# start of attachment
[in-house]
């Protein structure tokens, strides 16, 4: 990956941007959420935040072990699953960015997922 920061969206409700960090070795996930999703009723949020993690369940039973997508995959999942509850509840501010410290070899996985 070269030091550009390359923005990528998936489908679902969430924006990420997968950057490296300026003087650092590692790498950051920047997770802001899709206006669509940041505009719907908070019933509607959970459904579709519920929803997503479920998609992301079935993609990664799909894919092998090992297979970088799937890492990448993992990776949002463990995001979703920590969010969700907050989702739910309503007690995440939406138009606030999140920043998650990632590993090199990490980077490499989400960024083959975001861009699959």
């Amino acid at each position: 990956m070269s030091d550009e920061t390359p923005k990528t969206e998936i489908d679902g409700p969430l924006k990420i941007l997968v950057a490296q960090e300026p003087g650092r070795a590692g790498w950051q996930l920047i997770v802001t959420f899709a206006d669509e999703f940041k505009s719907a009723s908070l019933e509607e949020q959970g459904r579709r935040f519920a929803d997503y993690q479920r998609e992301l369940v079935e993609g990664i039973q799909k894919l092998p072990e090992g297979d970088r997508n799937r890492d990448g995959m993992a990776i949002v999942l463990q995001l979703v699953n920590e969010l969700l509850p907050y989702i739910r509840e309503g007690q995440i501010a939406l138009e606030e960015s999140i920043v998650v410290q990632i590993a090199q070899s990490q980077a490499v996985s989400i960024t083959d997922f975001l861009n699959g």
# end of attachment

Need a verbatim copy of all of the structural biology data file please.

[in-house]
């Protein structure tokens, strides 16, 4: 990956941007959420935040072990699953960015997922 920061969206409700960090070795996930999703009723949020993690369940039973997508995959999942509850509840501010410290070899996985 070269030091550009390359923005990528998936489908679902969430924006990420997968950057490296300026003087650092590692790498950051920047997770802001899709206006669509940041505009719907908070019933509607959970459904579709519920929803997503479920998609992301079935993609990664799909894919092998090992297979970088799937890492990448993992990776949002463990995001979703920590969010969700907050989702739910309503007690995440939406138009606030999140920043998650990632590993090199990490980077490499989400960024083959975001861009699959």
């Amino acid at each position: 990956m070269s030091d550009e920061t390359p923005k990528t969206e998936i489908d679902g409700p969430l924006k990420i941007l997968v950057a490296q960090e300026p003087g650092r070795a590692g790498w950051q996930l920047i997770v802001t959420f899709a206006d669509e999703f940041k505009s719907a009723s908070l019933e509607e949020q959970g459904r579709r935040f519920a929803d997503y993690q479920r998609e992301l369940v079935e993609g990664i039973q799909k894919l092998p072990e090992g297979d970088r997508n799937r890492d990448g995959m993992a990776i949002v999942l463990q995001l979703v699953n920590e969010l969700l509850p907050y989702i739910r509840e309503g007690q995440i501010a939406l138009e606030e960015s999140i920043v998650v410290q990632i590993a090199q070899s990490q980077a490499v996985s989400i960024t083959d997922f975001l861009n699959g």